Exascale Storage Gets a GPU Boost

Alex St. John is a familiar name in the GPU and gaming industry given his role at Microsoft in the creation of DirectX technology in the 90s. And while his fame may be rooted in graphics for PC players, his newest venture has sparked the attention of both the supercomputing and enterprise storage crowds—and for good reason.

It likely helps to have some notoriety when it comes to securing funding, especially one that has roots in notoriously venture capital-denied supercomputing ecosystem. While St. John’s startup Nyriad may be a spin-out of technology developed for the Square Kilometre Array (SKA), the play is far more centered on hyperscale web companies and enterprise storage companies than on the supercomputing sites of the world.  St. John tells The Next Platform of the $8.5 million they have raised from Data Collective and other VCs even with an HPC hook.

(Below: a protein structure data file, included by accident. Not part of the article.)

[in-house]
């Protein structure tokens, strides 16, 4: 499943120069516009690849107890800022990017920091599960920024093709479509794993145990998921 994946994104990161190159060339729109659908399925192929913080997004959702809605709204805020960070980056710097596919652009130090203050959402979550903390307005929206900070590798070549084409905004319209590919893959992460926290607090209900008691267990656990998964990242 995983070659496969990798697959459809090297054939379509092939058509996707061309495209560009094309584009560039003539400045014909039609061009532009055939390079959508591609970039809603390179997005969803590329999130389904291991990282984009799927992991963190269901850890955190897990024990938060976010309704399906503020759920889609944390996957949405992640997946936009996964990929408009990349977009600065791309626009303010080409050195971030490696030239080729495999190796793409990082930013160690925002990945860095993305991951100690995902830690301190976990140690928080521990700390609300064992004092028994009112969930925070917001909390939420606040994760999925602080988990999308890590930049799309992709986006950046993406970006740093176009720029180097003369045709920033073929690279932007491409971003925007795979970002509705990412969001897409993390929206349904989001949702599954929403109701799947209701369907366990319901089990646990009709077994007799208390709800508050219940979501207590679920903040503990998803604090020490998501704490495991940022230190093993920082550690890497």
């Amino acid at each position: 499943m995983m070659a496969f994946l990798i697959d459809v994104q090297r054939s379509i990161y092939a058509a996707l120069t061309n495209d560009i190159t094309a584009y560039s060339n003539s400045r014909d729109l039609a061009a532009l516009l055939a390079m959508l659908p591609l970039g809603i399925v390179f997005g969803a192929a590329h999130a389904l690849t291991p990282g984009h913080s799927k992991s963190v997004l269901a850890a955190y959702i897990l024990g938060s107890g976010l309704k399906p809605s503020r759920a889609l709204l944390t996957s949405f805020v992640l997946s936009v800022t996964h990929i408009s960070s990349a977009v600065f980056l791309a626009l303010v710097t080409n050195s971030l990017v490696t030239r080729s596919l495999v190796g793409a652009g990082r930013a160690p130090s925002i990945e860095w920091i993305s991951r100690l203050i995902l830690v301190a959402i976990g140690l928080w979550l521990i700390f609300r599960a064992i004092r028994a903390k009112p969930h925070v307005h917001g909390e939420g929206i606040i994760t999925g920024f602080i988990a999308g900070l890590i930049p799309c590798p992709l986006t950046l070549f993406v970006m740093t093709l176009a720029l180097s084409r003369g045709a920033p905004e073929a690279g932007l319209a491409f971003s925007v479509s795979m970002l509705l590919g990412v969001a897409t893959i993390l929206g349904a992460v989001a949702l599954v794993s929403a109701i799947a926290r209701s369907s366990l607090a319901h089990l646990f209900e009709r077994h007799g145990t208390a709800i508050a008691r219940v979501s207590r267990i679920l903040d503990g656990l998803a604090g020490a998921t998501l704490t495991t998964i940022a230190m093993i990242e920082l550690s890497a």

At its most basic, Nyriad is capitalizing on the demise of RAID and forcing the storage controller into retirement and bringing in the GPU to its job—as well as its normal compute gig for GPU accelerated systems.

This idea may not be new in theory (although it is most often associated with FPGAs) but it has been implemented in a way that allows for the use of low-end GPUs for storage-only purposes while also allowing GPUs on supercomputers to shed some network fabric and storage for lower latency. The key is in erasure encoding—and the roots of that story are in the world’s largest telescope’s need for supercomputing speed, even if the market for the technology can go far below (and above) that scale.